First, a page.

Title Reviewed:
American Indian Policy in the Jacksonian Era

Author Reviewed:
Ronald N. Satz

Author:
Walter H. Conser, Jr.

Date:
1976

Source:
Indiana Magazine of History, Volume 72, Issue 4, pp 369-370

Article Type:
Book Review

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American Indian Policy in the Jacksonian Era. By Ronald N. Satz. (Lincoln: University of Nebraska Press, 1975. Pp. xii, 343. Maps, notes, illustrations, appendix, selected bibliography, index. $12.95.)

Recent historiography regarding the American Indian has been divided between those sympathetic to or critical of the treatment of Indians by the federal government. In his study of American Indian policy Ronald N. Satz calls for a dispassionate and systematic consideration of this policy during the Jacksonian era. His well researched and complete discussion comes close to this goal. His analysis contains three focuses: the development of the legislative sanction for removal, the formulation of an administrative bureaucracy for Indian affairs, and the implementation under these governmental auspices of Indian policy.

In the initial chapters Satz assembles the congressional debates, the well known Marshall decisions, the attempts to foster proremoval factions within the several tribes, as well as the various white lobby groups hoping to influence the vote on the Removal Bill of 1830. In so doing, the author shows some sympathy for Jackson and his lieutenants as he sees the "encouragement" of proremoval sentiment (p. 18) and the "winning over" of chiefs (p. 98) where others have seen bribery, the withholding of tribal allotments, and coercion. Yet beneath this level lies a more general political context in which the removal question was a "political football" (p. 48) between Whigs and Jacksonian Democrats. Thus, Satz correctly argues that the Indian question, along with those of the bank, tariffs, and internal improvements, contributed significantly to "the formation of a new two party system in the 1830s" (p. 39).

By the late 1830s, though the majority of eastern Indians had been evacuated west of the Mississippi, their status in the new land remained problematic. Satz highlights the formation of the Bureau of Indian Affairs and especially the administrations of Thomas McKenney and T. Hartley Crawford. Partisan politics once again figured significantly in Jacksonian Indian relations. First, the development of a governmental bureaucracy—ostensibly to handle Indian affairs, hand out provisions and annuities, and supervise domestic peace—provided attractive sinecures for patronage dispensing politicians. More significant than the politicization of the Indian office was that, as Henry Schoolcraft, agent in Michigan, put it, the Indians were "politically a nonentity …. the whole Indian race is not, in the political scales, worth one white man's vote" (p. 200). Thus, as Satz effectively argues, Indian affairs rarely gained attention, and what concern they engendered too often reflected the avaricious zeal of opportunistic politicians.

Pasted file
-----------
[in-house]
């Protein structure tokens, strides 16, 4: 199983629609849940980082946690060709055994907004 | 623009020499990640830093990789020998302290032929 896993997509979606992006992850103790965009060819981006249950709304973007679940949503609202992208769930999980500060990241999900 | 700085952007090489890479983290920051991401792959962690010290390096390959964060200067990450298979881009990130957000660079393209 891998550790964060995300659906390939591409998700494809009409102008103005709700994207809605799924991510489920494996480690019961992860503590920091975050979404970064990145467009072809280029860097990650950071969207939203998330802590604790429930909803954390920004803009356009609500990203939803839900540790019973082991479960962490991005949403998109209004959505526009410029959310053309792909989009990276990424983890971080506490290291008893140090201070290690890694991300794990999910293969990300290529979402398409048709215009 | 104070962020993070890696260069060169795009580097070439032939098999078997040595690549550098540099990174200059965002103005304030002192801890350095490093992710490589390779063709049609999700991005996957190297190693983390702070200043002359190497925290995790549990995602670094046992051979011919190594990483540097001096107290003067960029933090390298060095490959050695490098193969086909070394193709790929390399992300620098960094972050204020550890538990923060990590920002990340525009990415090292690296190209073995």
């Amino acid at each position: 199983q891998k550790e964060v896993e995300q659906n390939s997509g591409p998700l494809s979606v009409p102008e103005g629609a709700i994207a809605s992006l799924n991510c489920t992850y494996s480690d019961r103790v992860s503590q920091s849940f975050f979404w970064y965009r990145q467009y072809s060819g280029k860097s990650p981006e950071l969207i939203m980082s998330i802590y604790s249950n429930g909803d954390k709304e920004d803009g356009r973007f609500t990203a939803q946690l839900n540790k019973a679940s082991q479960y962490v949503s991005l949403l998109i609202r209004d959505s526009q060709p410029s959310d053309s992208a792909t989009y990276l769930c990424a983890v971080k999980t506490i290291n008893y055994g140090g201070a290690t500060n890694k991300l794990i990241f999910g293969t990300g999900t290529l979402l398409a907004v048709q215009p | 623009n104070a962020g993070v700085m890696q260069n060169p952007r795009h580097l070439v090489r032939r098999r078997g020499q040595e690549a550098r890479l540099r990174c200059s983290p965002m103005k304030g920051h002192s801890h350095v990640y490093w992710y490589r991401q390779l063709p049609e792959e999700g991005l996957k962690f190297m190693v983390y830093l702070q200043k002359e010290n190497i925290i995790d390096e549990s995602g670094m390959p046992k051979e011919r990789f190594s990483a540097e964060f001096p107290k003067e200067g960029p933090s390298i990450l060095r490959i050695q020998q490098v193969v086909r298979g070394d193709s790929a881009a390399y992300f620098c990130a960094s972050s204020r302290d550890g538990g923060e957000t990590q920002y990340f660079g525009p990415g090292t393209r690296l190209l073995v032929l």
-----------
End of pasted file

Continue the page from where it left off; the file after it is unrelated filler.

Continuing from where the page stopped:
Against this unsavory background Satz pits those recommendations, such as the Stokes Commission of 1834, for an Indian territory with autonomous self rule. Such proposals made little headway, however, as the Office of Indian Affairs consolidated its control of Indian matters and the patronage powers that went with it. By the 1840s and the administration of Polk the Indians were once again posed as the obstacle to American expansion toward the Pacific. Jackson's removal program, Satz concludes, represented merely a charade never achieving its announced goal of "civilizing" the Indians, or consonance between its reality and rhetoric. Instead control and management were the watchwords, and once again Indian tribes "would continue to relinquish their land at approximately the same rate that whites demanded it" (p. 2).

Satz' study stands as an able contribution to the growing scholarly literature on American Indian history. There is room to differ with specific points in this well written book, but such is to be expected in an area as controversial as this one. His presentation throughout is full and even handed and provides readers with a rich and thorough study of Indian-white relations in this crucial era.

Brown University, Providence Walter H. Conser, Jr.



Published by the Indiana University Department of History.